Man doing lateral raises with dumbbells struggling face

You’re Doing Lateral Raises Wrong. Here’s What You’re Missing

Who doesn’t love a good shoulder pump? If you’re looking to grow your medial delts (the side of your shoulders) you better be smashing some lateral raises. They’re one of the best exercises for targeting the lateral head of the delts (1), and when done regularly they can help you build broader, stronger shoulders (2). But do lateral raises wrong, and you’re heading straight for shoulder injury.

In her latest post, certified personal trainer, Alexandra Redmond shares an easy fix to make your lateral raises more safe and effective. While they look pretty similar, small tweaks in form have a big impact on the load being placed on the rotator cuff and medial deltoid. Here’s everything you need to know to make the most of this exercise.

How to Fix Your Lateral Raise Form 

As Redmond demonstrates, the main problem with lateral raises is most people think they’re supposed to keep their arms directly at their sides, moving through the frontal plane to form a “T” with their arms.

When you move the shoulder through the frontal plane, it places a lot of stress on the rotator cuff and labrum and is a shoulder impingement waiting to happen.

The fix? Instead of moving your arms straight out to your sides, bring them slightly in front of your body at approximately a 30 to 45 degree angle— also known as the scapular plane. According to Redmond, the scapular plane allows the shoulder blade to move more naturally against the load.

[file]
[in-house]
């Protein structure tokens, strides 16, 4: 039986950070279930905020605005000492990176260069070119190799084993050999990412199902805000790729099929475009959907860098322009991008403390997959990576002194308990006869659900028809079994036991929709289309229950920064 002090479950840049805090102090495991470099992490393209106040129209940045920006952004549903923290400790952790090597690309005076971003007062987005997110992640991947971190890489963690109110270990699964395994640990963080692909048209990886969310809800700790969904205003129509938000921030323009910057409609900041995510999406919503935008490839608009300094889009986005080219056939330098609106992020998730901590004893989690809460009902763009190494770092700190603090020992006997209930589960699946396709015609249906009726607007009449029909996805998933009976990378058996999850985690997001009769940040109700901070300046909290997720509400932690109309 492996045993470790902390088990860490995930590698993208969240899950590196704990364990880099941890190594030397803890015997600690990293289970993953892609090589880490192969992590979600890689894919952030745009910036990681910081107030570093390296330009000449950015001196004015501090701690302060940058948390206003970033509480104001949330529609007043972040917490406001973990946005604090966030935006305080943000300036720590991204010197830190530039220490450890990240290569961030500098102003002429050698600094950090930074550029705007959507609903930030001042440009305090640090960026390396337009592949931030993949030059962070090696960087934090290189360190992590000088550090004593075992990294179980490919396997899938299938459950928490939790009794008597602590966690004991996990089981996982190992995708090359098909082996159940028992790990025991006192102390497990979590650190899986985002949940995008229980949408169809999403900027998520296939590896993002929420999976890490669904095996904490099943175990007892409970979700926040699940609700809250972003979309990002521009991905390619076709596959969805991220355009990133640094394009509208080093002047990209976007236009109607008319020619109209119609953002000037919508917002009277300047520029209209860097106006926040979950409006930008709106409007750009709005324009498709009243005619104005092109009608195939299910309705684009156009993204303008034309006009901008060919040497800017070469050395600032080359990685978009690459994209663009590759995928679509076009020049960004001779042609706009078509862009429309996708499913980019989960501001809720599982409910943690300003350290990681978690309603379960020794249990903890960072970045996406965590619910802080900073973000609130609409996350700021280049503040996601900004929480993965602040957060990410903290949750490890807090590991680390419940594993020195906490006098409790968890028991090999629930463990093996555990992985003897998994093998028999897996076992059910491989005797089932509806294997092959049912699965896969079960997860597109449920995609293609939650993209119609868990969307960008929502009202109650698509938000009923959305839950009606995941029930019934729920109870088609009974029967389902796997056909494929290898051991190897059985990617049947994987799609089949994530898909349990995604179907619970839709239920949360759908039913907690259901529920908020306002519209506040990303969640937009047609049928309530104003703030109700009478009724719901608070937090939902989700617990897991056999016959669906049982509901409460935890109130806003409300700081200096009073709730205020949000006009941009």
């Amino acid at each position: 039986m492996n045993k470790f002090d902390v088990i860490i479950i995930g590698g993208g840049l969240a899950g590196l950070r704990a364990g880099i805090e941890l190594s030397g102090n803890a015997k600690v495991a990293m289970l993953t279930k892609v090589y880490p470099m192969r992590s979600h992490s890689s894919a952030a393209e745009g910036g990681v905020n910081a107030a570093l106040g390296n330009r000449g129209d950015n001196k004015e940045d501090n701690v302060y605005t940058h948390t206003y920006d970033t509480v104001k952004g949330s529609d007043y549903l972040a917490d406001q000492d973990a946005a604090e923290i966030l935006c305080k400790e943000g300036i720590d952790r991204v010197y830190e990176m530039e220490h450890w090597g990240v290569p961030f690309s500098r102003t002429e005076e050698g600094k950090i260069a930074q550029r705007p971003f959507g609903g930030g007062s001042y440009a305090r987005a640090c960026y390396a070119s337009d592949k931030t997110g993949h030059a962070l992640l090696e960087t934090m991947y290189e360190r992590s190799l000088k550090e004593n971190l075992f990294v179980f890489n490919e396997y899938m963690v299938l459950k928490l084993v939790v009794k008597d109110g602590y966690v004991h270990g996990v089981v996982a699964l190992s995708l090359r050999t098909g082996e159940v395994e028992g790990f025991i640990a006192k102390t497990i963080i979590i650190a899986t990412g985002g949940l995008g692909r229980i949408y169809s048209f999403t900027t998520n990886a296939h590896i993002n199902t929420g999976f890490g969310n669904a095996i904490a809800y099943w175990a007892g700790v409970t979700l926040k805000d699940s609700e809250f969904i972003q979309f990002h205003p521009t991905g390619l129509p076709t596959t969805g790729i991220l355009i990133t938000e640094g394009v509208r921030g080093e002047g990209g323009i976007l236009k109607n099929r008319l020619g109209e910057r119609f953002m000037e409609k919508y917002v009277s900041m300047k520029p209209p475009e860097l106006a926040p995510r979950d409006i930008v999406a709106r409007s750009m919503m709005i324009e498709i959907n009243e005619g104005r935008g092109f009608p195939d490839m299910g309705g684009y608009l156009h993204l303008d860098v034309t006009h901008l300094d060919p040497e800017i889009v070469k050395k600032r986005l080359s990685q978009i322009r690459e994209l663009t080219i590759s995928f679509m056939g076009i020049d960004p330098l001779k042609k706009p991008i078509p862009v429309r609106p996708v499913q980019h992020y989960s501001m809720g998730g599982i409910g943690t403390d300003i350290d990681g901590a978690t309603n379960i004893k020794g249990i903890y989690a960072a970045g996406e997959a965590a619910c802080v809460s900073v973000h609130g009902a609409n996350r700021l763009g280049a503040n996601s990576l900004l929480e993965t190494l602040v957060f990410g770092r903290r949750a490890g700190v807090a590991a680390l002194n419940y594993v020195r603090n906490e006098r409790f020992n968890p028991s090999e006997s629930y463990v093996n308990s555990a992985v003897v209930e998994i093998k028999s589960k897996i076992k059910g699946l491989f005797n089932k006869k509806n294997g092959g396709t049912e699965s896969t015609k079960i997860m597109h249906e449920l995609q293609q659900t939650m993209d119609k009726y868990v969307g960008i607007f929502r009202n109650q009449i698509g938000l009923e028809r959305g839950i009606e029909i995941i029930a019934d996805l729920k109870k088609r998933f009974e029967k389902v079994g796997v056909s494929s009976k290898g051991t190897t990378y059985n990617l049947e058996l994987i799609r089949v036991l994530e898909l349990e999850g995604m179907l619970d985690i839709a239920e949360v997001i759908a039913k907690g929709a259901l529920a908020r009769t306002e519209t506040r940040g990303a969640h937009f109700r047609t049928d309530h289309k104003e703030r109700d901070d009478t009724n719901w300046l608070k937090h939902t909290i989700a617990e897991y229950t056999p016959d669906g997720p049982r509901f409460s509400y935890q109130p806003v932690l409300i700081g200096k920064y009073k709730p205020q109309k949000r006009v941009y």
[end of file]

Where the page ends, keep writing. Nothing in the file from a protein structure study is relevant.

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How to Do a Lateral Raise

How to do it? Redmond gives 4 tips to help you implement this technique.

Find the Scapular Plane

Your arms should be roughly 30 to 45 degrees in front of the shoulder to hit the scapular plane. Angling your dumbbells slightly forward before you initiate the lift can help remind you where they should be heading.

Slight Forward Lean

“Slightly tip forward from the waist to better line up with the side of your deltoid,” she says. Imagine you’re being karate chopped at the waist and hinge at the hips, keeping your spine neutral and core engaged. A slight bend at the knee can help achieve this position more naturally.

Lift Arms Out

Raise your arms up from there, either with arms slightly bent or straight. Giving a slight bend in the elbow can reduce tension in the vulnerable elbow joint, and won’t reduce the activation of the delts. As you lift your arms, think about bringing them out rather than straight up to mindfully activate the medial deltoid.

Keep it Light

When performing lateral raises, you don’t need a ton of weight. If you find you’re having to swing your body or shrug your shoulders to lift the weight up it’s probably too heavy, and you’re likely using your traps more than your medial deltoid.

1. Campos, Y. et al (2020) Different Shoulder Exercises Affect the Activation of Deltoid Portions in Resistance Trained Individuals.
2. Coratella, G. et al (2020). An Electromyographic Analysis of Lateral Raise Variations and Frontal Raise in Competitive Bodybuilders.